The resulting projections give long-term averages, not predictions for any individual year; actual outcomes will vary significantly from year to year, owing to the natural variability of climate. Furthermore, because the modeling and methods used involve uncertainty, the projections should be taken as best guesses within a range of uncertainty. True long-term averages will be likely to prove somewhat higher or lower than the projections here. However, all twelve models are unanimous in projecting increased hot days (relative to the present) by the middle of the twenty-first century.

All model outputs used were based on a scenario of medium-high greenhouse gas emissions, called A1B by the Intergovernmental Panel on Climate Change. Carbon dioxide and other greenhouse gas emissions during the decade spanning 2000–2010 have already exceeded the A1B scenario, so the projections here are conservative and represent a future in which greenhouse gas emissions are reduced compared with the current trend.

The number of hot July and August days (above 90°F, 95°F, and 100°F) in twenty U.S. cities over four time periods (1951–1970, 1981–2000, 2046–2064, 2081–2100) are presented below. Cities are listed in order of population size. For a given month (in this case, July or August), changes in the twenty-year average monthly number of high temperature are represented by four columns. The first two columns represent two distinct twenty-year periods (1951–1970, labeled 1960; and 1981–2000, labeled 1990) in the station data. The second two columns represent best guesses about the future, with column three representing the twenty-year climatology in 2046–2064 (labeled 2050) compared with the twenty-year climatology in 1981–2000, both model derived; and column four representing the twenty-year climatology in 2081–2100 (labeled 2090) compared with the twenty-year climatology in 1981–2000, both model derived.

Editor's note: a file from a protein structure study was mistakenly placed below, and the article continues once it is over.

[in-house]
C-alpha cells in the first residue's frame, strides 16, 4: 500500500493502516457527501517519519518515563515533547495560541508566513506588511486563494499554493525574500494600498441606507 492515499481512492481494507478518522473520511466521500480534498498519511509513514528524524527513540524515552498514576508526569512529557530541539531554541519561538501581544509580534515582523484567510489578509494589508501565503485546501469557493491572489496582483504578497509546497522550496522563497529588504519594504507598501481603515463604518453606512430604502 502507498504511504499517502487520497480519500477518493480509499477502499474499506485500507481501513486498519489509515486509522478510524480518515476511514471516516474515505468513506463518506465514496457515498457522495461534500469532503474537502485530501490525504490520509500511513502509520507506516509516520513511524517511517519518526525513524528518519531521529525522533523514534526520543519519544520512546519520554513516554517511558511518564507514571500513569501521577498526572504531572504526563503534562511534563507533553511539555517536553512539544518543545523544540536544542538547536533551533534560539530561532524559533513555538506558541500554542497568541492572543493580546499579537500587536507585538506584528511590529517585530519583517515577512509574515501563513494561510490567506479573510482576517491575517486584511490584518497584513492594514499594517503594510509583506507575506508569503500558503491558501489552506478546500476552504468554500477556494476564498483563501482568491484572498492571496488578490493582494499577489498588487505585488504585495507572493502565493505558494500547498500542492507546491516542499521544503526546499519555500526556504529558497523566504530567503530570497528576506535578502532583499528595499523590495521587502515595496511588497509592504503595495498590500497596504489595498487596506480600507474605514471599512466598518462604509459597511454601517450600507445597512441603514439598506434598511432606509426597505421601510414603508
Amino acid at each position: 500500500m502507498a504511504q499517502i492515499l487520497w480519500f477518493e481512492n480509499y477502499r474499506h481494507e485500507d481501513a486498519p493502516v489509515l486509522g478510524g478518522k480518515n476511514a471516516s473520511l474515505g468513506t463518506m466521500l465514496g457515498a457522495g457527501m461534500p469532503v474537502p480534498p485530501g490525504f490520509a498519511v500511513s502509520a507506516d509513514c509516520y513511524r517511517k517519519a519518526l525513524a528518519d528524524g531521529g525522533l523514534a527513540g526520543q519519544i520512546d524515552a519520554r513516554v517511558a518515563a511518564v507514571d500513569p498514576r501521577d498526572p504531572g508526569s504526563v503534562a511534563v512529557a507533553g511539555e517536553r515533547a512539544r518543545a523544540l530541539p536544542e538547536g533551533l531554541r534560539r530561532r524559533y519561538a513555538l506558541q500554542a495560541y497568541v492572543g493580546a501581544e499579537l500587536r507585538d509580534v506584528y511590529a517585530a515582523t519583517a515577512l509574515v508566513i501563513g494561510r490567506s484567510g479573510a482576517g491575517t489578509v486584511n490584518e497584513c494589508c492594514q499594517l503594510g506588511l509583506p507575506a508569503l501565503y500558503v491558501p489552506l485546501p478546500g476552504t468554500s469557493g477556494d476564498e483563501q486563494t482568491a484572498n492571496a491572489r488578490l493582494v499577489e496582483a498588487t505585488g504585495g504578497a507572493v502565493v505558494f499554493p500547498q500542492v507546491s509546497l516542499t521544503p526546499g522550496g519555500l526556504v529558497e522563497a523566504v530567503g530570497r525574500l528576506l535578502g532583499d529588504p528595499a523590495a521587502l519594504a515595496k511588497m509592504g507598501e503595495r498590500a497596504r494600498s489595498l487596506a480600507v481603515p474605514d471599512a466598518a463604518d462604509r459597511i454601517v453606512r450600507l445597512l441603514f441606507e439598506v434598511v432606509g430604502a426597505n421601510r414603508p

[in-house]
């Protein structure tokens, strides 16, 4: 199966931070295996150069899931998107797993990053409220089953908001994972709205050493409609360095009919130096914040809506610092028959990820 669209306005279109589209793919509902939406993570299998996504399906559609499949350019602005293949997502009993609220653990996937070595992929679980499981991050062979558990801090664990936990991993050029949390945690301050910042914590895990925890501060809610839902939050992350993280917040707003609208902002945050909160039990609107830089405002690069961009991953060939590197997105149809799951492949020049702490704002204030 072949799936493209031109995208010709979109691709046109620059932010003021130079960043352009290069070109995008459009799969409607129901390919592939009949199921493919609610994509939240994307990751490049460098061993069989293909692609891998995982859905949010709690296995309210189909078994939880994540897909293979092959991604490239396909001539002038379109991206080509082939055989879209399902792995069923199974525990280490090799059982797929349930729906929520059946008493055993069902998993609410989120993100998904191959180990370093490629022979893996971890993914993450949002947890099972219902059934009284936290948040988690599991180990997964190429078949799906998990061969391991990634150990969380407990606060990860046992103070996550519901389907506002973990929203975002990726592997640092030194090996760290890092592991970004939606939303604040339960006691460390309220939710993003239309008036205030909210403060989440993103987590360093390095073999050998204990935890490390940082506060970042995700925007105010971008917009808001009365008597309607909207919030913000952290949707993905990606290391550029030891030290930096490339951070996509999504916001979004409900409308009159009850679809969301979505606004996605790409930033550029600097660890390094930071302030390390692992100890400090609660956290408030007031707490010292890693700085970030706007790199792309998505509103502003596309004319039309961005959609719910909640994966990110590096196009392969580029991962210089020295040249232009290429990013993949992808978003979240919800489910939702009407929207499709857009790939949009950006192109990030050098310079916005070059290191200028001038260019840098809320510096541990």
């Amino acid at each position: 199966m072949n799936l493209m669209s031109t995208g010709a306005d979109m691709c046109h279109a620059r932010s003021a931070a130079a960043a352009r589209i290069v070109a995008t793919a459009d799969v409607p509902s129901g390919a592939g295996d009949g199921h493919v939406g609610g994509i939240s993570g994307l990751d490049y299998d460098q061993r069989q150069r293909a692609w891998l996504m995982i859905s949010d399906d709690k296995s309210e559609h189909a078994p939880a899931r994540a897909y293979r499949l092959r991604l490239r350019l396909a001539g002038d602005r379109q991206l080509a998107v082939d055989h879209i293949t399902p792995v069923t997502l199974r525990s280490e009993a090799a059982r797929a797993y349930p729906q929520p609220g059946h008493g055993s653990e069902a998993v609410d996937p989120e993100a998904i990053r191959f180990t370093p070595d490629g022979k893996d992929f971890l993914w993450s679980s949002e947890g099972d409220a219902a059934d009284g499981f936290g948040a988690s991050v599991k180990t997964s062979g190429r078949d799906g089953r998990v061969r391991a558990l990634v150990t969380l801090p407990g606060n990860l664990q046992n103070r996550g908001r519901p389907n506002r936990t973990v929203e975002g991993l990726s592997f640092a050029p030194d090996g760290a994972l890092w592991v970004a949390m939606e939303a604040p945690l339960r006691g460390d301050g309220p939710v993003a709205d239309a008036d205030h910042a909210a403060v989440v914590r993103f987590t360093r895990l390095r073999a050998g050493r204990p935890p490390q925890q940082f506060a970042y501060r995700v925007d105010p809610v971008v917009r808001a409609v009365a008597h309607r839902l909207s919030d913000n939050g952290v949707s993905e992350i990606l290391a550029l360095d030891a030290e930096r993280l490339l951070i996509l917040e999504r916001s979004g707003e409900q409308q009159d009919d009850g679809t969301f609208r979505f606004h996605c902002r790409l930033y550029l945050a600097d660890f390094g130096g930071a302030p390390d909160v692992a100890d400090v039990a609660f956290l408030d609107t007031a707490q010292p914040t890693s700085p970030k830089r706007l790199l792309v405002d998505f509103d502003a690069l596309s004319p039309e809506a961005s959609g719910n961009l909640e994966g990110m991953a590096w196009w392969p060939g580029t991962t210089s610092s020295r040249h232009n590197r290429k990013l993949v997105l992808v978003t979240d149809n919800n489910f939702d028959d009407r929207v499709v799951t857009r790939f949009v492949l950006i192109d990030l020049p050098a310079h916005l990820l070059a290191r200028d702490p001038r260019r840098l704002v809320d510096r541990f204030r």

New York

Graph_NewYork.eps

Los Angeles

Graph_LosAngeles.eps

Chicago

Graph_Chicago.eps

Philadelphia

Graph_Philadelphia.eps

Dallas

Graph_Dallas.eps

San Francisco

Graph_SanFrancisco.eps

Boston

Graph_Boston.eps

Atlanta

Graph_Atlanta.eps

Washington, D.C.

Graph_WashingtonDC.eps

Houston

Graph_Houston.eps

Detroit

Graph_Detroit.eps

Phoenix

Graph_Phoenix.eps

Tampa

Graph_Tampa.eps

Seattle

Graph_Seattle.eps

Minneapolis

Graph_Minneapolis.eps

Miami

Graph_Miami.eps

Cleveland

Graph_Cleveland.eps

Denver

Graph_Denver.eps

Orlando

Graph_Orlando.eps

Sacramento

Graph_Sacramento.eps

3. Temperature Trends by State

It’s always useful to look at the long-term temperature trend at a more regional level. For example, the table below shows how much each state in the continental United States has warmed, on average, over the period 1976–2005. The first column shows the long-term trend averaged over the entire year (January to December). The second column shows the long-term trend for winter (December to February). You’ll notice that winters have warmed significantly.

Chart_NYC_hurricanes.eps

*Asterisk denotes statistical significance at the 90 percent confidence level. (SOURCE: C. TEBALDI, CLIMATE CENTRAL)